This week we made a very difficult decision.
We disabled online commenting under one of the stories on our website.
It wasn’t that we disagreed with the arguments people were making or the substance of what they were saying. It was all about the way they were saying it.
Almost all of the commenting was hate-filled and anonymous.
Here is what we said to our online audience when we removed the comments under a story about the ouster of Valdosta head football coach Alan Rodemaker:
It is so incredibly difficult for the newspaper to disable commenting. We care deeply about how the community feels about this issue and want to provide an open, free marketplace of ideas. We are vigorously reporting on this subject, making public records requests and trying hard to keep the community informed. We are calling out school board members for being so tight lipped and not being forthcoming with the reasons behind this decision. We have conducted community polling and encourage you to look at the results. We just wish that the public commenting here could be civil with some basic levels of mutual respect and dignity. So, we are sorry to have to take the commenting down for now and hope you can try to understand. We promise to keep asking questions and reporting on this situation.
We encourage public commenting on all platforms and most especially in the form of signed letters to the editor. We honestly want to provide an open, free-wheeling, accessible marketplace of ideas.
Sometimes it can get a little tiring when the same usual suspects write about the same kinds of things over and over again or get in back and forth letter exchanges with other letter writers, instead of being a marketplace it becomes an echo chamber. Honestly, it can be a hard call when deciding how many letters to publish from one person or when to cut off the back and forth.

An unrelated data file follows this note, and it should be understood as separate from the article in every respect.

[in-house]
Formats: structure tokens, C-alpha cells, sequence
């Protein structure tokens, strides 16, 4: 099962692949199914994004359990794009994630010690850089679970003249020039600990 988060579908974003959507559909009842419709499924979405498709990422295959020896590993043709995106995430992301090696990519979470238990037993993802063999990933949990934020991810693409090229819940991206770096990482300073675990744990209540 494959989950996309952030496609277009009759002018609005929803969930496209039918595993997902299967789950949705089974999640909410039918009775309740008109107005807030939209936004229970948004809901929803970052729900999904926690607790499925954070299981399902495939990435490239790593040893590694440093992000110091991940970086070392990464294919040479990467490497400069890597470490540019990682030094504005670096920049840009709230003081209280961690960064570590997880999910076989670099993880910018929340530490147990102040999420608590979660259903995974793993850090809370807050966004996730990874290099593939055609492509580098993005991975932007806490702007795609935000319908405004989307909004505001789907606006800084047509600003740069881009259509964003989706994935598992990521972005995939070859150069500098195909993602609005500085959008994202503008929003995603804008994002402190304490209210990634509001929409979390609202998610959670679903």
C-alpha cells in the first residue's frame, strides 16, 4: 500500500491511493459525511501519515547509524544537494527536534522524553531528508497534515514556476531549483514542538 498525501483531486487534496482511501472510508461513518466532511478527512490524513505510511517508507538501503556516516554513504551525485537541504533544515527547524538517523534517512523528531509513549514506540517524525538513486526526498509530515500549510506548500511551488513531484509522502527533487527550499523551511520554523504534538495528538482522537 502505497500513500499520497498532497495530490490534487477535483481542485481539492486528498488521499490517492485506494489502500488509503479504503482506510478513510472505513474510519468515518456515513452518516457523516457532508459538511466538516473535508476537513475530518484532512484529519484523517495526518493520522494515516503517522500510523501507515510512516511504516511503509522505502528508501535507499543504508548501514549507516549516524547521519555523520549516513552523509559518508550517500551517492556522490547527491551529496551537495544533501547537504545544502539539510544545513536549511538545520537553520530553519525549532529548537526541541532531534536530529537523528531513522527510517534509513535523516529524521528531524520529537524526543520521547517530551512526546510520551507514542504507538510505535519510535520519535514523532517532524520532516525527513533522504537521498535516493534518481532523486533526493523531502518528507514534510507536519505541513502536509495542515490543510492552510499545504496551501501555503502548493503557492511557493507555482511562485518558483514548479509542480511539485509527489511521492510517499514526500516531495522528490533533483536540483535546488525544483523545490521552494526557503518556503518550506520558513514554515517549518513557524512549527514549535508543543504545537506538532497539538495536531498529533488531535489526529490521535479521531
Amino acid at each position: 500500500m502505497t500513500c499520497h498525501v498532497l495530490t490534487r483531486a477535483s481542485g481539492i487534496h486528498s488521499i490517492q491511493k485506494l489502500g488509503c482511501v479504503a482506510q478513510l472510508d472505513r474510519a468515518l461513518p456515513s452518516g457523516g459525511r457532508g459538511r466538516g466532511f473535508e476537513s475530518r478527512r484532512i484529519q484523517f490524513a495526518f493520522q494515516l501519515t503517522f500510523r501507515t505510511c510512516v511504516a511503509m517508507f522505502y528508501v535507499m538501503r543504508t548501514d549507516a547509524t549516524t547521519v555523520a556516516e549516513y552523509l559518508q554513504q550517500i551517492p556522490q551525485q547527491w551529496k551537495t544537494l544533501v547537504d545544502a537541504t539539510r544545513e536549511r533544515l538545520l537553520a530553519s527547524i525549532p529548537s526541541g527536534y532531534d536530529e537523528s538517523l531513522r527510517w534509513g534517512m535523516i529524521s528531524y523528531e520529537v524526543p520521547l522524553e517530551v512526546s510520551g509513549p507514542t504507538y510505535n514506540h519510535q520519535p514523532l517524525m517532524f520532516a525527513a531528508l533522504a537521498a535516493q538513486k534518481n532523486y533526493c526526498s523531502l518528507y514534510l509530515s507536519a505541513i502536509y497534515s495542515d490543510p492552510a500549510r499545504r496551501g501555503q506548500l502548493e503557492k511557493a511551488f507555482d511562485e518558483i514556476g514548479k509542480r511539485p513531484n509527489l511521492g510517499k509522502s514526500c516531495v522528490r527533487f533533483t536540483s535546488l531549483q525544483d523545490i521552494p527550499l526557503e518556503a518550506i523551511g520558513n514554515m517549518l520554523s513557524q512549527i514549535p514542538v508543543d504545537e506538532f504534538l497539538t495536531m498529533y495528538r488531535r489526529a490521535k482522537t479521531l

If we choose not to print a letter because it is the same person writing about the same kinds of things over and over again — generally going after other letter writers, then we are accused of not standing by our open and free standards. But if we do publish them, then we are accused of giving a megaphone to one person when no one is listening or wants to listen anymore.
We publish a lot of letters our editors, editorial board, reporters or staff disagree with, sometimes vehemently. And, we publish a lot of letters our editors, editorial board, reporters and staff agree with, sometimes wholeheartedly.
Publishing a letter in print and online has absolutely nothing to do with whether or not we agree with it or whether it is conservative or liberal leaning. If we don’t publish a letter, it is generally because of one or more of these reasons:
— It is the same person writing about the same kinds of things ad nauseam.
— It contains potentially libelous statements.
— It contains blatantly false information stated as a fact and not as an opinion.
—It contains personal attacks that are not focused on issues or points of disagreement but instead on another person’s character.
— We read it and just couldn’t understand it and we thought that if we read for a living and can’t understand it, then our readers will likely feel the same way.
We just think these are the right things to do, and we hope more of you continue to send signed letters. We also hope readers continue to comment online, but please just show a bit of respect for others, especially people with whom you disagree.
You can email letter to email@example.com
We hope to hear from you soon.